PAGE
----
1Clinical Laboratory, Nishikobe Medical Center, 5-7-1 Koujidai, Nishi-ku, Kobe 651-2273, Japan, 2First Department of Surgery, Kobe City General Hospital, 4-6 Minatojimanaka-machi, Chuo-ku, Kobe 650, Japan, 3Section of Abdominal Ultrasound, Kobe City General Hospital, 4-6 Minatojimanaka-machi, Chuo-ku, Kobe 650, Japan
Breast cancer, Lobular carcinoma in situ, Ultrasonography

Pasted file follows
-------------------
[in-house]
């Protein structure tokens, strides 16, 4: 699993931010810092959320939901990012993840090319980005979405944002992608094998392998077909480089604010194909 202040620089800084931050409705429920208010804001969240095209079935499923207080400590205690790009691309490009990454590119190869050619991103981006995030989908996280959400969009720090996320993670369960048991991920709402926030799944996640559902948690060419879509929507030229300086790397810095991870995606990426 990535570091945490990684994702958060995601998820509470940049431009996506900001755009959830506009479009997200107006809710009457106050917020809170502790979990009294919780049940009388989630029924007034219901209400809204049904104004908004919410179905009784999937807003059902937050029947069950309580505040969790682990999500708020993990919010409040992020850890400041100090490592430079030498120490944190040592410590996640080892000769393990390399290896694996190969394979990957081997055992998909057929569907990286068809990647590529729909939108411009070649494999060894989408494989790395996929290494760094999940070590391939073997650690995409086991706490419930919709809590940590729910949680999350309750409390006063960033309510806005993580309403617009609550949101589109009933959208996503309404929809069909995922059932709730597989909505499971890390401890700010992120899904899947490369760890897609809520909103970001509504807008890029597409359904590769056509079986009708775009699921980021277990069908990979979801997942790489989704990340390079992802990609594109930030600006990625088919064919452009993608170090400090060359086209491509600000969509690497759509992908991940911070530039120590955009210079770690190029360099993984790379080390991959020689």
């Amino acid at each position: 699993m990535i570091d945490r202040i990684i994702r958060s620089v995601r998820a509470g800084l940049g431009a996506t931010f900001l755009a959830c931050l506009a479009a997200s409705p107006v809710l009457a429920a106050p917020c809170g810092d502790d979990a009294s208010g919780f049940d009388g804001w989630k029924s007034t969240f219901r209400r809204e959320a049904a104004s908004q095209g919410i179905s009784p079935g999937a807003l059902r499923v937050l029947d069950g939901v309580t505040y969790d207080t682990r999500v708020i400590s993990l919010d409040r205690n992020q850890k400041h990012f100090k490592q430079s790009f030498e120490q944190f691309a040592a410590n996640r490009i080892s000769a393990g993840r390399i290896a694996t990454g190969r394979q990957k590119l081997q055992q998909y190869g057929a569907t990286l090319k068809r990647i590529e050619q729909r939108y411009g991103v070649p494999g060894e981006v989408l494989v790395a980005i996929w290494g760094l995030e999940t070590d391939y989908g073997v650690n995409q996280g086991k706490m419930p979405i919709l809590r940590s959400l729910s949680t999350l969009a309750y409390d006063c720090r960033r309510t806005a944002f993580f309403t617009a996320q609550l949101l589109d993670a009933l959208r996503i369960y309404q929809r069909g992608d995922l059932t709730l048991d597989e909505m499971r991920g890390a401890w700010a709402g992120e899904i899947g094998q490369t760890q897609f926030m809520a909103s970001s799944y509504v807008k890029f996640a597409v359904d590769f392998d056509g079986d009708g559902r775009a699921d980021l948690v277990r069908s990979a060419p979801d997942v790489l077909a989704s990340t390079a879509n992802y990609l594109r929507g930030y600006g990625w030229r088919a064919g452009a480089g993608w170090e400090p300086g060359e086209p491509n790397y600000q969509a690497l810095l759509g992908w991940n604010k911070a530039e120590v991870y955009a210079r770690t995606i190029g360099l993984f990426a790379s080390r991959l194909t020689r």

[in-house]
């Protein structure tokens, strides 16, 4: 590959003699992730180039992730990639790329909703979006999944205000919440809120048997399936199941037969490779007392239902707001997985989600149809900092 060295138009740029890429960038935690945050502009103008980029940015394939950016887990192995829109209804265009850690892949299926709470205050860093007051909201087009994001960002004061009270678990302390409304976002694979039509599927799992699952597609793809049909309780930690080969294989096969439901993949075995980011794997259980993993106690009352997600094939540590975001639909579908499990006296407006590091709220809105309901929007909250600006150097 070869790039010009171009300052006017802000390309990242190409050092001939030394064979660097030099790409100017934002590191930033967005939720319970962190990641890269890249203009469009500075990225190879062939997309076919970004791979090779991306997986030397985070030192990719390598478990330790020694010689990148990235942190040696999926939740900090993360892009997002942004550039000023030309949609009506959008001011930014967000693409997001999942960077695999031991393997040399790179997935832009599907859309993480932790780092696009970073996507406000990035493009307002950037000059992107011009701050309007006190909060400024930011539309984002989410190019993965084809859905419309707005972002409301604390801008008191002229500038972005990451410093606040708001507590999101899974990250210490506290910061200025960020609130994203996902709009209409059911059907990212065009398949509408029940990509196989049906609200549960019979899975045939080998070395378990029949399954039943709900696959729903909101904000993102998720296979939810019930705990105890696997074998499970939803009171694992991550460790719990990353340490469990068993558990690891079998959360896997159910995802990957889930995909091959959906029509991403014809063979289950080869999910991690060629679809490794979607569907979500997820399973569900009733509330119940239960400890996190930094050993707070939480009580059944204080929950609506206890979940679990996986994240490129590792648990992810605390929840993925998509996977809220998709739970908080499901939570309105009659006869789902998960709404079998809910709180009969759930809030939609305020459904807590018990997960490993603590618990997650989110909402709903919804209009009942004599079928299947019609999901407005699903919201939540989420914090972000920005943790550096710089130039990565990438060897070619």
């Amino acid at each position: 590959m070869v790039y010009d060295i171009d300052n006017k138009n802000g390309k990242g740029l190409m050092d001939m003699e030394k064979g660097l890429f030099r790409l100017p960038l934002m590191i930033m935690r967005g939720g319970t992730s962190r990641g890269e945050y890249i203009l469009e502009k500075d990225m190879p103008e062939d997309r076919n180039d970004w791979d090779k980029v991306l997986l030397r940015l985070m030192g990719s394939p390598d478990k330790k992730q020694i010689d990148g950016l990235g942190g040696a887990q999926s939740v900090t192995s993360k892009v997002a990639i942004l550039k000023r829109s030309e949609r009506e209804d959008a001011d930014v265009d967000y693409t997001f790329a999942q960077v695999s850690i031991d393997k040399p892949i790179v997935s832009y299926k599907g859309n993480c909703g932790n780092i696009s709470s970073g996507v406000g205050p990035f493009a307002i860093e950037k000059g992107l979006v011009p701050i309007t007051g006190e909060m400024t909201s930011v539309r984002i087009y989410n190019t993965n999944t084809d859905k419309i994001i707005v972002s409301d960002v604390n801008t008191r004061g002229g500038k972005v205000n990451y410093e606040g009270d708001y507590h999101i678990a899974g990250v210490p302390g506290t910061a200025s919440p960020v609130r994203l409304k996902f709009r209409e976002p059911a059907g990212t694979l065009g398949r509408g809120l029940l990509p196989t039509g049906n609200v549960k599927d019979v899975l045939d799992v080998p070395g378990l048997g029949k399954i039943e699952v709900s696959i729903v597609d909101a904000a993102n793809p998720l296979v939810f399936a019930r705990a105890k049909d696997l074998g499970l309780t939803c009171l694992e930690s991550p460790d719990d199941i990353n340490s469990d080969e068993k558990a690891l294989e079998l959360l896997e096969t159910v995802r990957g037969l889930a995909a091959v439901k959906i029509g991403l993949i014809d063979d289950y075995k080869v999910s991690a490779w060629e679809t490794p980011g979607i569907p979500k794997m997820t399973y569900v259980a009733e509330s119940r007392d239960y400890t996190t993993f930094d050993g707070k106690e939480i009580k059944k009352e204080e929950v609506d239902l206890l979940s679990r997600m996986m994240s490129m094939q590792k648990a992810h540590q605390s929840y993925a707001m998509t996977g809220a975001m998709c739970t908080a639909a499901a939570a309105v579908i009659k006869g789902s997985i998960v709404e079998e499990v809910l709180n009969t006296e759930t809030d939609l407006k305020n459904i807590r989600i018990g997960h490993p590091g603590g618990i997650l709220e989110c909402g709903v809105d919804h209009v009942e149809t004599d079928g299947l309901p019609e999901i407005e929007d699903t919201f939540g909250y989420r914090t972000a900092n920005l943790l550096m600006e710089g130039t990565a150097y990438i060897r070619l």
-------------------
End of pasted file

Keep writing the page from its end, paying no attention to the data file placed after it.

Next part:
Lobular carcinoma in situ (LCIS) of the breast is a rare disease, especially in Japan. That is usually found incidentally in specimens excised during examination of other lesions. It is often multicentric, and it tends to involve the bilateral mammary glands, either synchronously or metachronously. Subsequent invasive cancers can develop more than twenty years after the diagnosis of LCIS. Unlike other types of breast cancer, LCIS consists of small round cells with uniform nuclei and shows scarce stromal reaction; it is therefore more difficult to palpate, prove with aspiration biopsy, and visualize on mammography. Although some workers have described it as a benign lesion and others have regarded it as an intermediate stage in the development of invasive lobular carcinoma, LCIS is generally recognized as a special type of breast cancer. The sonographic appearance of LCIS has rarely been described. Here we present two cases of LCIS detected on sonography performed in follow-up study after surgery for breast cancer or on screening of the side opposite the side with breast cancer. In both cases, the lesion was about 5 mm in diameter and was not palpated preoperatively. We were able to use sonography to detect these small lesions and to diagnose them as malignant. Sonography showed the irregular margin of the lesion in both cases studied here and it detected attenuation in the deeper part of one. We expect that sonography will prove useful in the detection and diagnosis of small LCIS, and it may prevent some cases of overtreatment by radical mastectomy and other methods.